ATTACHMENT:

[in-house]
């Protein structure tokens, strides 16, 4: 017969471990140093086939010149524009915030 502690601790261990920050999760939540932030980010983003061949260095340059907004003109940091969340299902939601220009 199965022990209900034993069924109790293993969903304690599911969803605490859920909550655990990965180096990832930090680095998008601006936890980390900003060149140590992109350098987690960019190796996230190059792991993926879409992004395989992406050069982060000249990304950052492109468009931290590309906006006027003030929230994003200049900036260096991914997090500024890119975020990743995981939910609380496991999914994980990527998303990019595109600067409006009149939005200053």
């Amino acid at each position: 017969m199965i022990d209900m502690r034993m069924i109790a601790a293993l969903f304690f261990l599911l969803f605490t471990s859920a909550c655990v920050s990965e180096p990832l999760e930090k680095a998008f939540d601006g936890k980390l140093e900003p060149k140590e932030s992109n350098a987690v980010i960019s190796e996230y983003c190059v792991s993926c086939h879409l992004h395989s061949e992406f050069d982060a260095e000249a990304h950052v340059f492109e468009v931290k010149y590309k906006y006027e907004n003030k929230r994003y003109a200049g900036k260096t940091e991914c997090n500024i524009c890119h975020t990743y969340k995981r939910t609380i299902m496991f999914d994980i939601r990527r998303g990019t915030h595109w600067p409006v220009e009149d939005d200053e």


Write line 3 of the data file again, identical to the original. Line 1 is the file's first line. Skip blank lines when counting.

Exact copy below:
């Amino acid at each position: 017969m199965i022990d209900m502690r034993m069924i109790a601790a293993l969903f304690f261990l599911l969803f605490t471990s859920a909550c655990v920050s990965e180096p990832l999760e930090k680095a998008f939540d601006g936890k980390l140093e900003p060149k140590e932030s992109n350098a987690v980010i960019s190796e996230y983003c190059v792991s993926c086939h879409l992004h395989s061949e992406f050069d982060a260095e000249a990304h950052v340059f492109e468009v931290k010149y590309k906006y006027e907004n003030k929230r994003y003109a200049g900036k260096t940091e991914c997090n500024i524009c890119h975020t990743y969340k995981r939910t609380i299902m496991f999914d994980i939601r990527r998303g990019t915030h595109w600067p409006v220009e009149d939005d200053e």